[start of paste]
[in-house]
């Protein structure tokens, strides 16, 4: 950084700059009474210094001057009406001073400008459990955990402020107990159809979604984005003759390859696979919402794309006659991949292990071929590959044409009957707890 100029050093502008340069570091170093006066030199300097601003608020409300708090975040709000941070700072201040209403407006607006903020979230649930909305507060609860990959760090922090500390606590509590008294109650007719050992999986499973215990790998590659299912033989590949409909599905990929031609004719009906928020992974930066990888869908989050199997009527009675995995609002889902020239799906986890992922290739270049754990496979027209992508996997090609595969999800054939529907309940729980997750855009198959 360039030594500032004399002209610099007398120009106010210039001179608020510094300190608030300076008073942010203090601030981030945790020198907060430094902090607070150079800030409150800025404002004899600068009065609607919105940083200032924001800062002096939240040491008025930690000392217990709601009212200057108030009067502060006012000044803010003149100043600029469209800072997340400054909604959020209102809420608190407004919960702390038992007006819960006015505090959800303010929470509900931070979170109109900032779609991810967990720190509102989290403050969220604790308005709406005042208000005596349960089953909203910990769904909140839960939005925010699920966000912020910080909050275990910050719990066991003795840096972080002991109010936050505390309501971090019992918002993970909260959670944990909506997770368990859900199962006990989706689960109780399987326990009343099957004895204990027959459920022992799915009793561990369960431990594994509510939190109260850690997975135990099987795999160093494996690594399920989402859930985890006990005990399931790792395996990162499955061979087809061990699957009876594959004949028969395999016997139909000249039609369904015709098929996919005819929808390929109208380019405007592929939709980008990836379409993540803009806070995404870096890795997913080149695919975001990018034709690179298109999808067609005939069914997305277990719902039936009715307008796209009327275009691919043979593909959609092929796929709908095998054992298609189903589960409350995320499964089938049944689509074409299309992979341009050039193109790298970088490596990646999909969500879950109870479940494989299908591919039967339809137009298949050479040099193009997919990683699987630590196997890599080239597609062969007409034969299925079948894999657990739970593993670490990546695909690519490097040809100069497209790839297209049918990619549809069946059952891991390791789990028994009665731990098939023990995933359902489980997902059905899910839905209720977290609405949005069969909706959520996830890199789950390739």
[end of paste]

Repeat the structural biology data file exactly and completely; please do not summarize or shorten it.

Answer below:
[in-house]
């Protein structure tokens, strides 16, 4: 950084700059009474210094001057009406001073400008459990955990402020107990159809979604984005003759390859696979919402794309006659991949292990071929590959044409009957707890 100029050093502008340069570091170093006066030199300097601003608020409300708090975040709000941070700072201040209403407006607006903020979230649930909305507060609860990959760090922090500390606590509590008294109650007719050992999986499973215990790998590659299912033989590949409909599905990929031609004719009906928020992974930066990888869908989050199997009527009675995995609002889902020239799906986890992922290739270049754990496979027209992508996997090609595969999800054939529907309940729980997750855009198959 360039030594500032004399002209610099007398120009106010210039001179608020510094300190608030300076008073942010203090601030981030945790020198907060430094902090607070150079800030409150800025404002004899600068009065609607919105940083200032924001800062002096939240040491008025930690000392217990709601009212200057108030009067502060006012000044803010003149100043600029469209800072997340400054909604959020209102809420608190407004919960702390038992007006819960006015505090959800303010929470509900931070979170109109900032779609991810967990720190509102989290403050969220604790308005709406005042208000005596349960089953909203910990769904909140839960939005925010699920966000912020910080909050275990910050719990066991003795840096972080002991109010936050505390309501971090019992918002993970909260959670944990909506997770368990859900199962006990989706689960109780399987326990009343099957004895204990027959459920022992799915009793561990369960431990594994509510939190109260850690997975135990099987795999160093494996690594399920989402859930985890006990005990399931790792395996990162499955061979087809061990699957009876594959004949028969395999016997139909000249039609369904015709098929996919005819929808390929109208380019405007592929939709980008990836379409993540803009806070995404870096890795997913080149695919975001990018034709690179298109999808067609005939069914997305277990719902039936009715307008796209009327275009691919043979593909959609092929796929709908095998054992298609189903589960409350995320499964089938049944689509074409299309992979341009050039193109790298970088490596990646999909969500879950109870479940494989299908591919039967339809137009298949050479040099193009997919990683699987630590196997890599080239597609062969007409034969299925079948894999657990739970593993670490990546695909690519490097040809100069497209790839297209049918990619549809069946059952891991390791789990028994009665731990098939023990995933359902489980997902059905899910839905209720977290609405949005069969909706959520996830890199789950390739």